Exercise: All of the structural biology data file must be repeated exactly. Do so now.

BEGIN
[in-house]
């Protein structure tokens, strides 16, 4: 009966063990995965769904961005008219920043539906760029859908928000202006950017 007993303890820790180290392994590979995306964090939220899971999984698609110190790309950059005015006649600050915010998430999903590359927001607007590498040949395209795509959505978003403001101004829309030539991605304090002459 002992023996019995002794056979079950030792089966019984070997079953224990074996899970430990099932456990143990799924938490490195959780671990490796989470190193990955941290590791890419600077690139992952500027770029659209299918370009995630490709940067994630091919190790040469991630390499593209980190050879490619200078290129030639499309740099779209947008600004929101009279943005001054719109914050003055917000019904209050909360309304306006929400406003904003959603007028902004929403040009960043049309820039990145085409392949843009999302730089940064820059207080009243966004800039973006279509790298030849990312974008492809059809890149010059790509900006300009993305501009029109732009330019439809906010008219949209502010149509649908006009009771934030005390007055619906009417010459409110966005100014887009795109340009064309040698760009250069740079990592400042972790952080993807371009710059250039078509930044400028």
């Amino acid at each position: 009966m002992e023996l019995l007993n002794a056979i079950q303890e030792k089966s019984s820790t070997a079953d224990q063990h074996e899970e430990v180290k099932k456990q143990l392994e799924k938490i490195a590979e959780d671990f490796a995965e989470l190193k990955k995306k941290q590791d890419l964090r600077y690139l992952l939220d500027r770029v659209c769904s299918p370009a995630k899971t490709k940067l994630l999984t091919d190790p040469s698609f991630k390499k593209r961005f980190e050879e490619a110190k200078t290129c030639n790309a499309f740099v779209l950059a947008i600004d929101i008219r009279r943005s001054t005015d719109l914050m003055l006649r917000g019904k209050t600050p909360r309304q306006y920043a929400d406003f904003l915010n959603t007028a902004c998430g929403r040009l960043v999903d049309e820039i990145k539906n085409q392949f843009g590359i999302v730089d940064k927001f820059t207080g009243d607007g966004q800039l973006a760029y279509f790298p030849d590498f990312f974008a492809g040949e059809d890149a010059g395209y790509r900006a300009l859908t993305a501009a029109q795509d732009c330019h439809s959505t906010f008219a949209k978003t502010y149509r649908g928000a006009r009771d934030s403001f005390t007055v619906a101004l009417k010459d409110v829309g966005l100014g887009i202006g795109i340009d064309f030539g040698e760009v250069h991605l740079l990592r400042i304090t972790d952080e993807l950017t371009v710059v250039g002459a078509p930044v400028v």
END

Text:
[in-house]
């Protein structure tokens, strides 16, 4: 009966063990995965769904961005008219920043539906760029859908928000202006950017 007993303890820790180290392994590979995306964090939220899971999984698609110190790309950059005015006649600050915010998430999903590359927001607007590498040949395209795509959505978003403001101004829309030539991605304090002459 002992023996019995002794056979079950030792089966019984070997079953224990074996899970430990099932456990143990799924938490490195959780671990490796989470190193990955941290590791890419600077690139992952500027770029659209299918370009995630490709940067994630091919190790040469991630390499593209980190050879490619200078290129030639499309740099779209947008600004929101009279943005001054719109914050003055917000019904209050909360309304306006929400406003904003959603007028902004929403040009960043049309820039990145085409392949843009999302730089940064820059207080009243966004800039973006279509790298030849990312974008492809059809890149010059790509900006300009993305501009029109732009330019439809906010008219949209502010149509649908006009009771934030005390007055619906009417010459409110966005100014887009795109340009064309040698760009250069740079990592400042972790952080993807371009710059250039078509930044400028």
């Amino acid at each position: 009966m002992e023996l019995l007993n002794a056979i079950q303890e030792k089966s019984s820790t070997a079953d224990q063990h074996e899970e430990v180290k099932k456990q143990l392994e799924k938490i490195a590979e959780d671990f490796a995965e989470l190193k990955k995306k941290q590791d890419l964090r600077y690139l992952l939220d500027r770029v659209c769904s299918p370009a995630k899971t490709k940067l994630l999984t091919d190790p040469s698609f991630k390499k593209r961005f980190e050879e490619a110190k200078t290129c030639n790309a499309f740099v779209l950059a947008i600004d929101i008219r009279r943005s001054t005015d719109l914050m003055l006649r917000g019904k209050t600050p909360r309304q306006y920043a929400d406003f904003l915010n959603t007028a902004c998430g929403r040009l960043v999903d049309e820039i990145k539906n085409q392949f843009g590359i999302v730089d940064k927001f820059t207080g009243d607007g966004q800039l973006a760029y279509f790298p030849d590498f990312f974008a492809g040949e059809d890149a010059g395209y790509r900006a300009l859908t993305a501009a029109q795509d732009c330019h439809s959505t906010f008219a949209k978003t502010y149509r649908g928000a006009r009771d934030s403001f005390t007055v619906a101004l009417k010459d409110v829309g966005l100014g887009i202006g795109i340009d064309f030539g040698e760009v250069h991605l740079l990592r400042i304090t972790d952080e993807l950017t371009v710059v250039g002459a078509p930044v400028v």